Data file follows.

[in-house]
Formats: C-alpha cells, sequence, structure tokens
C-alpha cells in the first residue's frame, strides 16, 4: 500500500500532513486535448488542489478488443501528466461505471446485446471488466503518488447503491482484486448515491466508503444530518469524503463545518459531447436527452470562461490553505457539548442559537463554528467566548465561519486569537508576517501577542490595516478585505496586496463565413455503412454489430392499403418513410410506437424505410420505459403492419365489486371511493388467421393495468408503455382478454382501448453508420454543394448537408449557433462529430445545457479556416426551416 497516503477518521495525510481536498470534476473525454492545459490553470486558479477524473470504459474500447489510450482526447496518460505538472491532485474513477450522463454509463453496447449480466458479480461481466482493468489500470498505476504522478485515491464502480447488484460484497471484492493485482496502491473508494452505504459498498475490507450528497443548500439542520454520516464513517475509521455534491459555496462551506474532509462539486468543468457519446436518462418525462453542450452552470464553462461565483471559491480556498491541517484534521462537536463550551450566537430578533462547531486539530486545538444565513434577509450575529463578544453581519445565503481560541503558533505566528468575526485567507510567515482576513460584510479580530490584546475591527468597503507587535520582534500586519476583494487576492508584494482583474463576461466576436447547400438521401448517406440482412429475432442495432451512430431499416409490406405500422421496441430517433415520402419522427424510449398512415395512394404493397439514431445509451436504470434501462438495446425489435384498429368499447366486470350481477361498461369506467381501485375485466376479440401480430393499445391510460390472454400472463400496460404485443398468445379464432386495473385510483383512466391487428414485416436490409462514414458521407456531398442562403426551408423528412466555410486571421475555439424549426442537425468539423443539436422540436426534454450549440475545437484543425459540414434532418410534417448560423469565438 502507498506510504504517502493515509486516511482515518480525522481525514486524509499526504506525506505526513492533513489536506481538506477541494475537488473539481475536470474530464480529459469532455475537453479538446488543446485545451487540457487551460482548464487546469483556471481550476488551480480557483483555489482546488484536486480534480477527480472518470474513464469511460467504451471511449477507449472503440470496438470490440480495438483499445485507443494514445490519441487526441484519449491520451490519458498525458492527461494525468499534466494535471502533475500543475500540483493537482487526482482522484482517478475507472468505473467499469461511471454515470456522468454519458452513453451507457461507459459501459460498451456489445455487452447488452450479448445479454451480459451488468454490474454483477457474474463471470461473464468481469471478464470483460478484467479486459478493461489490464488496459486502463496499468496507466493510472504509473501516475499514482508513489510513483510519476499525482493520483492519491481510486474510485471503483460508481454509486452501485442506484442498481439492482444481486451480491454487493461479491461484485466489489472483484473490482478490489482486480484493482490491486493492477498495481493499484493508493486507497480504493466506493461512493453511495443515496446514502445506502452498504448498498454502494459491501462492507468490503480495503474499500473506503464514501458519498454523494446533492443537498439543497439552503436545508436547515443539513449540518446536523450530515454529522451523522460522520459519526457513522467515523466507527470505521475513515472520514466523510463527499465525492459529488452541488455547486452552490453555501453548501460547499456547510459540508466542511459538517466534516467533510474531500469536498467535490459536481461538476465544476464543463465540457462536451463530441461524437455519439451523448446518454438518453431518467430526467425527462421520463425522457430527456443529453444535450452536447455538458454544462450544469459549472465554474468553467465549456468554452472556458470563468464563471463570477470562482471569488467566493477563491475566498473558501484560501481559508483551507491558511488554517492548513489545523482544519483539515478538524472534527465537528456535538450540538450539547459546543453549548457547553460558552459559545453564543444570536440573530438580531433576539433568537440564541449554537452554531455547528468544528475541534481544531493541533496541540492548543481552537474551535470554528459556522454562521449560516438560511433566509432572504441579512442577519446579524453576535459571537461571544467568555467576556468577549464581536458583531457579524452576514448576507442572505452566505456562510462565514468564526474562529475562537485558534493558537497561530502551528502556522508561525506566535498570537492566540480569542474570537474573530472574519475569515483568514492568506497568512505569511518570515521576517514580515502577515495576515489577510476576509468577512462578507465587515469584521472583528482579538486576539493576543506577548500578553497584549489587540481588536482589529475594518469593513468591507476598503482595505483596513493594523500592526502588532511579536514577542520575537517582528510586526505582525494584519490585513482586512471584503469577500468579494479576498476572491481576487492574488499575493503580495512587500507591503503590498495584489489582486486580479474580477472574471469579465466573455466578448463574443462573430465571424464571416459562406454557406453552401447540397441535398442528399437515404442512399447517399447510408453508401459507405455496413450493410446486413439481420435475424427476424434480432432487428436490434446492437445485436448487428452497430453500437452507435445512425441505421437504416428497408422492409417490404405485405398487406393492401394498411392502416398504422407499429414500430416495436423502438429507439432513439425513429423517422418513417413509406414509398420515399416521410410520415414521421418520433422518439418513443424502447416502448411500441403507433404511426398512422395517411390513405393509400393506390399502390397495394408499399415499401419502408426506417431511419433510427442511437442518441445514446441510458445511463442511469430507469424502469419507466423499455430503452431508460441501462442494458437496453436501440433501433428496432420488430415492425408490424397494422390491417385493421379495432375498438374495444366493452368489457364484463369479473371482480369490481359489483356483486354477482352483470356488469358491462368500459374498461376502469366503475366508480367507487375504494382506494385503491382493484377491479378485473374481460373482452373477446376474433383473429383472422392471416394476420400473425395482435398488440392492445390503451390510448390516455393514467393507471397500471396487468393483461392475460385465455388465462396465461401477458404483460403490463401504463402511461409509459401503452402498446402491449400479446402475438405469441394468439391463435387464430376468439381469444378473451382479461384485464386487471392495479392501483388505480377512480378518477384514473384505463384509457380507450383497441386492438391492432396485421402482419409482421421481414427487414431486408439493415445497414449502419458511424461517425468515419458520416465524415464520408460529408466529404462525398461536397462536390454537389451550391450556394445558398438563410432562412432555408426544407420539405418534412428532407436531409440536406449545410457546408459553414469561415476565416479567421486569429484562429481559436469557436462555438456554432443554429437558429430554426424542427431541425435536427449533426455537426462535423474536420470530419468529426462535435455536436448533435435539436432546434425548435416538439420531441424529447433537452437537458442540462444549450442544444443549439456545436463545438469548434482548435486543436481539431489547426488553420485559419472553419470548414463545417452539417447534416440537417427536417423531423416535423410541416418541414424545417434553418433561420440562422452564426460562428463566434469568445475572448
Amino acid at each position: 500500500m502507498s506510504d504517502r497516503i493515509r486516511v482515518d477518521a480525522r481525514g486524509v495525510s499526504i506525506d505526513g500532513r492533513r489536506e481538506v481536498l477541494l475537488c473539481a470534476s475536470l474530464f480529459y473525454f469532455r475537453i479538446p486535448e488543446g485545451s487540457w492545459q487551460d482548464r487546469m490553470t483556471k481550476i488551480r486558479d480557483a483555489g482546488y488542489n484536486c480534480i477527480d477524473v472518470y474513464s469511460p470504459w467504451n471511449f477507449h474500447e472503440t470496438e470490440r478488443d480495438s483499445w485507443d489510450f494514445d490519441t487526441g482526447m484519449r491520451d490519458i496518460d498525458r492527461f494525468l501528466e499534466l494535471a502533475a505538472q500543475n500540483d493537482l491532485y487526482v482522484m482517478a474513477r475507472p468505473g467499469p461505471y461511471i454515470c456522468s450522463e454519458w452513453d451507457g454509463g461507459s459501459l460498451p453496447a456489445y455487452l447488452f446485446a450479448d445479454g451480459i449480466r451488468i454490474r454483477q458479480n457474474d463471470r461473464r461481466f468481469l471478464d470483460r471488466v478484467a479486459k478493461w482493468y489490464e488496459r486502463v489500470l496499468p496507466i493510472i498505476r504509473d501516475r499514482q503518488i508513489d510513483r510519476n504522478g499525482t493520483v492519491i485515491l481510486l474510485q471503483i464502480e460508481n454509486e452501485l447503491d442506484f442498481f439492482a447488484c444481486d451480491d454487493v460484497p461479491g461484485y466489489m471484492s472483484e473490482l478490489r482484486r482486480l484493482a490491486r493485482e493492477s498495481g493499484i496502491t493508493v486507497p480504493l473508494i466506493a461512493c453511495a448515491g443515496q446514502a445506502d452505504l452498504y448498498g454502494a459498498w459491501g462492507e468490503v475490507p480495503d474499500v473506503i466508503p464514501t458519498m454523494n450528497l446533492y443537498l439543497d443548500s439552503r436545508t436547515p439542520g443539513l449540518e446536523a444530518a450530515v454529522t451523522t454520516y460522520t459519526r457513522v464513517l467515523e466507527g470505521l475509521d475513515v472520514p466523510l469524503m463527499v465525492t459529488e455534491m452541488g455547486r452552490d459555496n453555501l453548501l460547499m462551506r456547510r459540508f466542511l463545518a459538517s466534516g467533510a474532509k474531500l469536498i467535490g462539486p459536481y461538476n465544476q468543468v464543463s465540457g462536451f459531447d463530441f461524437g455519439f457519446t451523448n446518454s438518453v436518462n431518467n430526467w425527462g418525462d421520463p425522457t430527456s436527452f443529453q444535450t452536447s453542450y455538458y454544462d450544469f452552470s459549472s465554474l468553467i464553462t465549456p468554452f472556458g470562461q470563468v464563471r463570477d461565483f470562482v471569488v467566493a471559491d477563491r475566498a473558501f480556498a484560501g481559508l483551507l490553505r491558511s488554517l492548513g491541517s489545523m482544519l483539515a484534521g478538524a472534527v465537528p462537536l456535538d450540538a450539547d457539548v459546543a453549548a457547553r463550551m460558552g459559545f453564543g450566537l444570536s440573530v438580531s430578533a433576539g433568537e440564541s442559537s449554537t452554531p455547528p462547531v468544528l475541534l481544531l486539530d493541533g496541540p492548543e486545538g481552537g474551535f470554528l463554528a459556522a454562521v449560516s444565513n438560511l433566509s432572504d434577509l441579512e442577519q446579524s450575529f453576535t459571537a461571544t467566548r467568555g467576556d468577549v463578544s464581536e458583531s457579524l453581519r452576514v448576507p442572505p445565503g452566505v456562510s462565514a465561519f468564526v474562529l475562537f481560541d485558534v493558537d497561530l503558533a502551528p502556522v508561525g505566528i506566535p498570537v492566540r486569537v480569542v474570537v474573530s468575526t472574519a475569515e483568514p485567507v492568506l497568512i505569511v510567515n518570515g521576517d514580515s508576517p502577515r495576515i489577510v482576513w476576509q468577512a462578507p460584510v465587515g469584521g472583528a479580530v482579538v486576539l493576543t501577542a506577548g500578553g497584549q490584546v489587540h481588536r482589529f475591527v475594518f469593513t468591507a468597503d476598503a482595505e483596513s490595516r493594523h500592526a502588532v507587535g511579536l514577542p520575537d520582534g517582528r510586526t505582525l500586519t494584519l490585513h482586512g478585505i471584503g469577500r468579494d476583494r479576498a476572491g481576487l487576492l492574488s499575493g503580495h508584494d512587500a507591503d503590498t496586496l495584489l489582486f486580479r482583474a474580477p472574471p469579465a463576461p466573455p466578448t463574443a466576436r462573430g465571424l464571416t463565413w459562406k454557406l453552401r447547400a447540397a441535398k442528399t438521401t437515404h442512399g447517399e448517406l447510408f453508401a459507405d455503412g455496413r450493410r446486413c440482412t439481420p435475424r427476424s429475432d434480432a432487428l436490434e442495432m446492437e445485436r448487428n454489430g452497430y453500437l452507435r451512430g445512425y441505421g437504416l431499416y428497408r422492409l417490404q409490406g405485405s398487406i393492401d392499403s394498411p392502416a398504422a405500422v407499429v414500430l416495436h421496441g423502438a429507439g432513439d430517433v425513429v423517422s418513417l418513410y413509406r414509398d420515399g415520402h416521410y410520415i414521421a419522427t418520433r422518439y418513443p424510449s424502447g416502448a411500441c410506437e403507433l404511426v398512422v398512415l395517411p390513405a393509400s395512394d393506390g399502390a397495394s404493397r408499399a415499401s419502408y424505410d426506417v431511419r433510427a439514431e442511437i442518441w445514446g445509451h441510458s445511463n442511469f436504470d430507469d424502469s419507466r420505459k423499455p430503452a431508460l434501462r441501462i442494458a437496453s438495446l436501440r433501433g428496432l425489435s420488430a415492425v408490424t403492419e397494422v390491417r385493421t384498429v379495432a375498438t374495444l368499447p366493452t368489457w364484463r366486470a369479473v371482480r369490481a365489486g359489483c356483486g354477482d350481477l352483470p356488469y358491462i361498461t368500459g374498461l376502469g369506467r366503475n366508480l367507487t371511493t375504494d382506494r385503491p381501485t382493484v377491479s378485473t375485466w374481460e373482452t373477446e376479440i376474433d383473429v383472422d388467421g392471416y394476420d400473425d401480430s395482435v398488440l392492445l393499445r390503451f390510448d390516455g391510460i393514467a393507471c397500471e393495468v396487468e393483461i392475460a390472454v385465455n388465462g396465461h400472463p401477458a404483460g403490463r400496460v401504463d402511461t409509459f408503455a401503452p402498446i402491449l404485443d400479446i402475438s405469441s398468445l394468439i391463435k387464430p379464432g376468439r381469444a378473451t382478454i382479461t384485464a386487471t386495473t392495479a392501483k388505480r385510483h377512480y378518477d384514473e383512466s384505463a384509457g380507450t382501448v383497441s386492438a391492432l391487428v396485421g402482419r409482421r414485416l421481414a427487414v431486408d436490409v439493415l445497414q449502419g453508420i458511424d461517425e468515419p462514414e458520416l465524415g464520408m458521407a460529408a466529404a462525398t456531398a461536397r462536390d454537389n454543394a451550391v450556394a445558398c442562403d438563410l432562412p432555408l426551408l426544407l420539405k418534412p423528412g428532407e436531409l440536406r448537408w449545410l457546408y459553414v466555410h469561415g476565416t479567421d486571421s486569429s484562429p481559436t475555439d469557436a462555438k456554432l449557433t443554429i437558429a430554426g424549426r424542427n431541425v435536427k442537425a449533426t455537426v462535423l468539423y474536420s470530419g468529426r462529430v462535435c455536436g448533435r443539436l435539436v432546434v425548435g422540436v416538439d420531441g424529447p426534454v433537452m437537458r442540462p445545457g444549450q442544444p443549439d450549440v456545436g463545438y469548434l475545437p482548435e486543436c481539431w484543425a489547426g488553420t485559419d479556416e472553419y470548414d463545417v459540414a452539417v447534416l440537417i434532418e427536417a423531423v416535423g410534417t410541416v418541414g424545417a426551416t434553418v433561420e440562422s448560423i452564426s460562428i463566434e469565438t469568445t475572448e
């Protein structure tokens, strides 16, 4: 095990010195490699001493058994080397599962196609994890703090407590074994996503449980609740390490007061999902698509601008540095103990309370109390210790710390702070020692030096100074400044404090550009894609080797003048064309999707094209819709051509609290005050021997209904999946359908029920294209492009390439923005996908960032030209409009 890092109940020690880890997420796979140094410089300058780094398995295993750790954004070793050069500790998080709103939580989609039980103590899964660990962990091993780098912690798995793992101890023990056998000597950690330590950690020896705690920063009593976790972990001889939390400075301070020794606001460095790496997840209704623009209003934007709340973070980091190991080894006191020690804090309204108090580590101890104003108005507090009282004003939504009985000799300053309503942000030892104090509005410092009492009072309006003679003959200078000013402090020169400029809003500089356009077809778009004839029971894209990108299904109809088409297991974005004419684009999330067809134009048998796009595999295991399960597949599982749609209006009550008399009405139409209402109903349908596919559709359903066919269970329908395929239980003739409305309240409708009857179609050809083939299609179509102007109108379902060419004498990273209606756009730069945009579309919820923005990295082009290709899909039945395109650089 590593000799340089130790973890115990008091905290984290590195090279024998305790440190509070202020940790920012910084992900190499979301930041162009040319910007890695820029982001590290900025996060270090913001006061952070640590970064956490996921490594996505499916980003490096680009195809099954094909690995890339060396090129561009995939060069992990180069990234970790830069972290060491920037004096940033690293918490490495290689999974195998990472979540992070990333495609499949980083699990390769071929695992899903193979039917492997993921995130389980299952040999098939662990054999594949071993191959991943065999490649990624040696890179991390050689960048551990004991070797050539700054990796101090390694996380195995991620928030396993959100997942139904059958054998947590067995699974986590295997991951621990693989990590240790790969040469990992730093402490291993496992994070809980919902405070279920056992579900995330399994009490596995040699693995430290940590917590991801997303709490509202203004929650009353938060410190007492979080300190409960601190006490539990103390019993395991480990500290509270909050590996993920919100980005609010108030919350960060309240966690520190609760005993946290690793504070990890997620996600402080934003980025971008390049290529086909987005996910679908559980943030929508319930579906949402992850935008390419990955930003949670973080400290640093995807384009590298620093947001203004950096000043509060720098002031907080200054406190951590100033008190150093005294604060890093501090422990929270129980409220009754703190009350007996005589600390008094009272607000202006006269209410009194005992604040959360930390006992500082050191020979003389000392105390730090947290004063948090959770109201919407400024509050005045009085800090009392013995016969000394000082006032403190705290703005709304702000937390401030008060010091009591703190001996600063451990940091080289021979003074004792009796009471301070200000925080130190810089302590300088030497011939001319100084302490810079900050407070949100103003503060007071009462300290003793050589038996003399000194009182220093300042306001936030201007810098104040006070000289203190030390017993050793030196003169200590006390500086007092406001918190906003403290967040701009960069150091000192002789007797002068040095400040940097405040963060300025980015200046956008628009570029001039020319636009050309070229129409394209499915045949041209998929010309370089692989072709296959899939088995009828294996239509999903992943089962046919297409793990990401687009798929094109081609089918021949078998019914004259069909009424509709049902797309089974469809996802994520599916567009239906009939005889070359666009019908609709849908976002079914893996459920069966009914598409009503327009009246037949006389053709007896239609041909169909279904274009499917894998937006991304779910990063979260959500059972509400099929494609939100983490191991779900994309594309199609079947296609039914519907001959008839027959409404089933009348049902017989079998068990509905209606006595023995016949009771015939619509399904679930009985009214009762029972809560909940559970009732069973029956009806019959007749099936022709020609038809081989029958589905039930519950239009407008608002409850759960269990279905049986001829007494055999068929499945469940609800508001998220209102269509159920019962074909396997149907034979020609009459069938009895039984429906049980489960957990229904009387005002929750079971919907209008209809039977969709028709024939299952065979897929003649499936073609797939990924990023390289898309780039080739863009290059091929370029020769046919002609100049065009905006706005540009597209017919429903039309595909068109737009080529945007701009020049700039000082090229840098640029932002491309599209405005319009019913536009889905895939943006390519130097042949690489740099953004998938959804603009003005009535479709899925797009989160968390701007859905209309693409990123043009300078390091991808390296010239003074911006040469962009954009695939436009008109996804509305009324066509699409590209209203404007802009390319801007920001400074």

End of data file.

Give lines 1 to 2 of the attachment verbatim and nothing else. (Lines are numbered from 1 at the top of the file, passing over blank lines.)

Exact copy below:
[in-house]
Formats: C-alpha cells, sequence, structure tokens